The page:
Build Boot2Qt to run within docker in torizon

Hello everyone,

Currently, we are in the process of developing and producing our own Boot2Qt based image, which you can learn more about here: How to Create Boot to Qt Image | Boot to Qt 6.5.2.

In addition to this, we have implemented our custom meta-layer that introduces various drivers and features. Our application utilizes serial ports and CAN Bus functionality. Given that this application serves as the primary GUI for our device, it also facilitates the adjustment of local settings such as static IP configuration, device shutdown and reboot, timezone settings, and more.

Looking ahead, we anticipate incorporating Docker support to enable the deployment of multiple features like mariadb. Furthermore, we’re interested in integrating an over-the-air (OTA) update capability, potentially using SWUpdate or OSTree.

At this juncture, Torizon appears to align well with our requirements. However, after thorough experimentation and testing, we’ve found that the Qt5 debian container image provided by toradex is not ideal for our situation. This is mainly because it’s locked at Qt version 5.15.2, whereas we’ve recently transitioned to Qt version 6.5.2. As we hold a commercial license for Qt Device Creation, we wish to continue leveraging its benefits, including the Qt 6.5 LTS releases and Qt Device Utilities outlined here: Qt Device Utilities 6.4.0 | Qt Device Utilities 6.4.0.

Consequently, I have a specific inquiry:
Is it feasible to construct a custom Boot2Qt image using Yocto and subsequently run it within a Docker container in the Torizon environment?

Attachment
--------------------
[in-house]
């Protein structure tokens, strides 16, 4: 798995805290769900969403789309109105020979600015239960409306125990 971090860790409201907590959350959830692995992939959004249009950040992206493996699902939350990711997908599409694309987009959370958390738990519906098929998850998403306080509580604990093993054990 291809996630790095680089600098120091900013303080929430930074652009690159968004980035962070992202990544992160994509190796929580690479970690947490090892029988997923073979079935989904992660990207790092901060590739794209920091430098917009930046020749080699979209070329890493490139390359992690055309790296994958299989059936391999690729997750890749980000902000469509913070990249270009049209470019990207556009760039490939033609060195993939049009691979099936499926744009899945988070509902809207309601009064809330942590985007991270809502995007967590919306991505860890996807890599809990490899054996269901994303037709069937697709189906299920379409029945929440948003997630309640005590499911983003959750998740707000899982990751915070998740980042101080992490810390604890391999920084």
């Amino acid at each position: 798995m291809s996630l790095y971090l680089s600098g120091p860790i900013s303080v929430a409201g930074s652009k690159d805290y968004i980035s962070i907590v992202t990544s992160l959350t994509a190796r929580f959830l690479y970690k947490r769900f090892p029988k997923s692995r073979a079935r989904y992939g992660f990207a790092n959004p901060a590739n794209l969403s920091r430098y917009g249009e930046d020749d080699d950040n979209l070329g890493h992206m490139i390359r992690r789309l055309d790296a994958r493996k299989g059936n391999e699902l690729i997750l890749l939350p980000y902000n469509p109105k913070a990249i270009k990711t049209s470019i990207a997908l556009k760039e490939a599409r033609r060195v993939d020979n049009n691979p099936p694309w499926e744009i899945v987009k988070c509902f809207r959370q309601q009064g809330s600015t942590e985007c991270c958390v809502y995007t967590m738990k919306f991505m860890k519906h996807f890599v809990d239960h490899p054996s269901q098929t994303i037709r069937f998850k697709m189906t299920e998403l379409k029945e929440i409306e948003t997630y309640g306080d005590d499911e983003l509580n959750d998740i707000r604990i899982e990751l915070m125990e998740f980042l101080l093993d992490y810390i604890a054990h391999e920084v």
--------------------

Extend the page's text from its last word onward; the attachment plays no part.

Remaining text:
I’ve already attempted to follow the instructions provided in this video tutorial: However, it seems that the content of the tutorial might be outdated. Could you provide guidance on an effective approach, potentially involving the use of Dockerfiles and docker-compose?

Hi @Romain.Donze ,

It should be feasible to build a base container image from your Yocto-made Boot2Qt with the usage of docker import, as detailed in the Docker documentation:

In summary, you would need to pass the root filesystem of your Boot2Qt image as an input to docker import.

Just keep in mind that we haven’t tested this specifically, so we’re not sure if there are any other details to actually get the container up and running.

Try doing that and see if it works.

Best regards,
Lucas Akira

Hi @lucas_a.tx ,

So I tried some things. bitbake give me a b2qt-embedded-qt6-image-apalis-imx8.tar.xz so I moved it to my target (Apalis iMX8) and tried to import it with docker import ./b2qt-embedded-qt6-image-apalis-imx8.tar.xz but this is resulting with this error Error response from daemon: xz resolves to executable in current directory (./xz).

So on my host machine I did this:

tar -vxf b2qt-embedded-qt6-image-apalis-imx8.tar.xz -C b2qt-image/
tar -czvf b2qt-image.tar.gz b2qt-image/

Then retried the firt step, and I got this:

docker import ./b2qt-image.tar.gz

Which means it worked, the output of docker images gave me this

none none a1c5c04f91bd 5 minutes ago 1.94GB
phpmyadmin latest dc580ce98624 11 days ago 572MB